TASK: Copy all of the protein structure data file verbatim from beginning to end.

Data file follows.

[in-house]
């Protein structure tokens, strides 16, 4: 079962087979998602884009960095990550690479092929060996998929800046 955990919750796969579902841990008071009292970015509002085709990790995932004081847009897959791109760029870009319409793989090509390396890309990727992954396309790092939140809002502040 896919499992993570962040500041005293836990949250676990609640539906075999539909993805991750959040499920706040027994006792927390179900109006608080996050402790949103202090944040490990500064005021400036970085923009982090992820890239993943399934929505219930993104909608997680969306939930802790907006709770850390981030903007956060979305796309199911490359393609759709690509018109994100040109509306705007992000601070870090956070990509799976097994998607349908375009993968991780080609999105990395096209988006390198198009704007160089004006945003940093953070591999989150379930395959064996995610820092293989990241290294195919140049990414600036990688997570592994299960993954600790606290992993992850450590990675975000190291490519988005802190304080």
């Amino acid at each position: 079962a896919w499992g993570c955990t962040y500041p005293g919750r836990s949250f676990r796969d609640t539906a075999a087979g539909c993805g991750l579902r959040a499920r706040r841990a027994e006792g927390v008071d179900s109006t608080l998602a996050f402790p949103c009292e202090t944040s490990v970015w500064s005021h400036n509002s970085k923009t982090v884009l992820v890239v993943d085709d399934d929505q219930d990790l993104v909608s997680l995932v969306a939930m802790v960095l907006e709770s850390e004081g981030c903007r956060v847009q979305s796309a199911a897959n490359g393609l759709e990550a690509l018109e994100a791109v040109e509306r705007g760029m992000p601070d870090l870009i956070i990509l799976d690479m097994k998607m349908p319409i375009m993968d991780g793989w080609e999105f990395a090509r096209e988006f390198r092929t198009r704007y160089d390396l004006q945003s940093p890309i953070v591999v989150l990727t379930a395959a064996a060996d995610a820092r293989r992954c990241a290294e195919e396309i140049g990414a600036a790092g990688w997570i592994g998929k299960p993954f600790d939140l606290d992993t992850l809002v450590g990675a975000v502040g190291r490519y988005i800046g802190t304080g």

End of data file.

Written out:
[in-house]
């Protein structure tokens, strides 16, 4: 079962087979998602884009960095990550690479092929060996998929800046 955990919750796969579902841990008071009292970015509002085709990790995932004081847009897959791109760029870009319409793989090509390396890309990727992954396309790092939140809002502040 896919499992993570962040500041005293836990949250676990609640539906075999539909993805991750959040499920706040027994006792927390179900109006608080996050402790949103202090944040490990500064005021400036970085923009982090992820890239993943399934929505219930993104909608997680969306939930802790907006709770850390981030903007956060979305796309199911490359393609759709690509018109994100040109509306705007992000601070870090956070990509799976097994998607349908375009993968991780080609999105990395096209988006390198198009704007160089004006945003940093953070591999989150379930395959064996995610820092293989990241290294195919140049990414600036990688997570592994299960993954600790606290992993992850450590990675975000190291490519988005802190304080």
């Amino acid at each position: 079962a896919w499992g993570c955990t962040y500041p005293g919750r836990s949250f676990r796969d609640t539906a075999a087979g539909c993805g991750l579902r959040a499920r706040r841990a027994e006792g927390v008071d179900s109006t608080l998602a996050f402790p949103c009292e202090t944040s490990v970015w500064s005021h400036n509002s970085k923009t982090v884009l992820v890239v993943d085709d399934d929505q219930d990790l993104v909608s997680l995932v969306a939930m802790v960095l907006e709770s850390e004081g981030c903007r956060v847009q979305s796309a199911a897959n490359g393609l759709e990550a690509l018109e994100a791109v040109e509306r705007g760029m992000p601070d870090l870009i956070i990509l799976d690479m097994k998607m349908p319409i375009m993968d991780g793989w080609e999105f990395a090509r096209e988006f390198r092929t198009r704007y160089d390396l004006q945003s940093p890309i953070v591999v989150l990727t379930a395959a064996a060996d995610a820092r293989r992954c990241a290294e195919e396309i140049g990414a600036a790092g990688w997570i592994g998929k299960p993954f600790d939140l606290d992993t992850l809002v450590g990675a975000v502040g190291r490519y988005i800046g802190t304080g």